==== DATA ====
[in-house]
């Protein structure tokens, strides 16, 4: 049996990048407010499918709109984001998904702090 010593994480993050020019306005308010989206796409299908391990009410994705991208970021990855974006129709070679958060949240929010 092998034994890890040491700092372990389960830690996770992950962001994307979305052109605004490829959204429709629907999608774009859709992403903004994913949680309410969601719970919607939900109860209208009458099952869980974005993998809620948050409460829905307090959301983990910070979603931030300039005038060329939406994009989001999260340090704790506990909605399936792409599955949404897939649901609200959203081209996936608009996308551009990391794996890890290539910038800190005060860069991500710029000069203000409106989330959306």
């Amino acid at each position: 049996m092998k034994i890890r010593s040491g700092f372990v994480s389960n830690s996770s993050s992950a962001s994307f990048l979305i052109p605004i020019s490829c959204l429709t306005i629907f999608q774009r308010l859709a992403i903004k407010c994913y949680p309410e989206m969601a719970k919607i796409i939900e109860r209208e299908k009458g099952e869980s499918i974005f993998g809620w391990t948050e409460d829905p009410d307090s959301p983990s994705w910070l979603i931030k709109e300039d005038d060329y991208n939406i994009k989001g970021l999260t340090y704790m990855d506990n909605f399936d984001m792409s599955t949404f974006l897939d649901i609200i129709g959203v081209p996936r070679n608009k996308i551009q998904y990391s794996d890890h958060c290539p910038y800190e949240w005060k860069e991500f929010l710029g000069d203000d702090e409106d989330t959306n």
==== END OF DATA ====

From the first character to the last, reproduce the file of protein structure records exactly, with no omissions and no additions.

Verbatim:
[in-house]
């Protein structure tokens, strides 16, 4: 049996990048407010499918709109984001998904702090 010593994480993050020019306005308010989206796409299908391990009410994705991208970021990855974006129709070679958060949240929010 092998034994890890040491700092372990389960830690996770992950962001994307979305052109605004490829959204429709629907999608774009859709992403903004994913949680309410969601719970919607939900109860209208009458099952869980974005993998809620948050409460829905307090959301983990910070979603931030300039005038060329939406994009989001999260340090704790506990909605399936792409599955949404897939649901609200959203081209996936608009996308551009990391794996890890290539910038800190005060860069991500710029000069203000409106989330959306």
């Amino acid at each position: 049996m092998k034994i890890r010593s040491g700092f372990v994480s389960n830690s996770s993050s992950a962001s994307f990048l979305i052109p605004i020019s490829c959204l429709t306005i629907f999608q774009r308010l859709a992403i903004k407010c994913y949680p309410e989206m969601a719970k919607i796409i939900e109860r209208e299908k009458g099952e869980s499918i974005f993998g809620w391990t948050e409460d829905p009410d307090s959301p983990s994705w910070l979603i931030k709109e300039d005038d060329y991208n939406i994009k989001g970021l999260t340090y704790m990855d506990n909605f399936d984001m792409s599955t949404f974006l897939d649901i609200i129709g959203v081209p996936r070679n608009k996308i551009q998904y990391s794996d890890h958060c290539p910038y800190e949240w005060k860069e991500f929010l710029g000069d203000d702090e409106d989330t959306n």